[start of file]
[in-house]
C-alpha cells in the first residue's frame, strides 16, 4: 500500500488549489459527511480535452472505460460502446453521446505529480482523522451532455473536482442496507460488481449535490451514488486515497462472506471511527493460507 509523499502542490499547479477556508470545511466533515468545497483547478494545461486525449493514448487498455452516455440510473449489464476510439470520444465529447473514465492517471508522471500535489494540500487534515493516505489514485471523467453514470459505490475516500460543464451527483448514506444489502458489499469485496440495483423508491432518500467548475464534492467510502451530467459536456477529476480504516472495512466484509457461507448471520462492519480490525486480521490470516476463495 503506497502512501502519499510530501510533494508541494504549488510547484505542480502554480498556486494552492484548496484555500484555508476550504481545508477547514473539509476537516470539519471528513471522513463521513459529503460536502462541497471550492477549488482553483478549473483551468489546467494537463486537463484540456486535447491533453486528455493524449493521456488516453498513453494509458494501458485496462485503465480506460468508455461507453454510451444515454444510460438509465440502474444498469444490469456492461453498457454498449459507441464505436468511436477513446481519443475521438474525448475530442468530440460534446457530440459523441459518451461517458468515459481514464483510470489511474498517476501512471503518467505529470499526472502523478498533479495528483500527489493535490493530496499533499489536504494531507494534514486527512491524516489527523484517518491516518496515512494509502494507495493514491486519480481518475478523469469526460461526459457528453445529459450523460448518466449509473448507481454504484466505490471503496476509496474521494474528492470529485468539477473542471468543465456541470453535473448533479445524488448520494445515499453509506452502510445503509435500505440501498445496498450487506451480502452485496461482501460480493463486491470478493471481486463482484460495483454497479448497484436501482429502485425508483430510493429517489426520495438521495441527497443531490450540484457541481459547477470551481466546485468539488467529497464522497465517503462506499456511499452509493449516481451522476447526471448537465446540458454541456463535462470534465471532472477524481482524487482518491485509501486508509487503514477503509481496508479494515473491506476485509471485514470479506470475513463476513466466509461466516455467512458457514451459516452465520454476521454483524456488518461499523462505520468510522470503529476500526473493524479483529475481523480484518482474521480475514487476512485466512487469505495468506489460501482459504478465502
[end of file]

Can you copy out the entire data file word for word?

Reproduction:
[in-house]
C-alpha cells in the first residue's frame, strides 16, 4: 500500500488549489459527511480535452472505460460502446453521446505529480482523522451532455473536482442496507460488481449535490451514488486515497462472506471511527493460507 509523499502542490499547479477556508470545511466533515468545497483547478494545461486525449493514448487498455452516455440510473449489464476510439470520444465529447473514465492517471508522471500535489494540500487534515493516505489514485471523467453514470459505490475516500460543464451527483448514506444489502458489499469485496440495483423508491432518500467548475464534492467510502451530467459536456477529476480504516472495512466484509457461507448471520462492519480490525486480521490470516476463495 503506497502512501502519499510530501510533494508541494504549488510547484505542480502554480498556486494552492484548496484555500484555508476550504481545508477547514473539509476537516470539519471528513471522513463521513459529503460536502462541497471550492477549488482553483478549473483551468489546467494537463486537463484540456486535447491533453486528455493524449493521456488516453498513453494509458494501458485496462485503465480506460468508455461507453454510451444515454444510460438509465440502474444498469444490469456492461453498457454498449459507441464505436468511436477513446481519443475521438474525448475530442468530440460534446457530440459523441459518451461517458468515459481514464483510470489511474498517476501512471503518467505529470499526472502523478498533479495528483500527489493535490493530496499533499489536504494531507494534514486527512491524516489527523484517518491516518496515512494509502494507495493514491486519480481518475478523469469526460461526459457528453445529459450523460448518466449509473448507481454504484466505490471503496476509496474521494474528492470529485468539477473542471468543465456541470453535473448533479445524488448520494445515499453509506452502510445503509435500505440501498445496498450487506451480502452485496461482501460480493463486491470478493471481486463482484460495483454497479448497484436501482429502485425508483430510493429517489426520495438521495441527497443531490450540484457541481459547477470551481466546485468539488467529497464522497465517503462506499456511499452509493449516481451522476447526471448537465446540458454541456463535462470534465471532472477524481482524487482518491485509501486508509487503514477503509481496508479494515473491506476485509471485514470479506470475513463476513466466509461466516455467512458457514451459516452465520454476521454483524456488518461499523462505520468510522470503529476500526473493524479483529475481523480484518482474521480475514487476512485466512487469505495468506489460501482459504478465502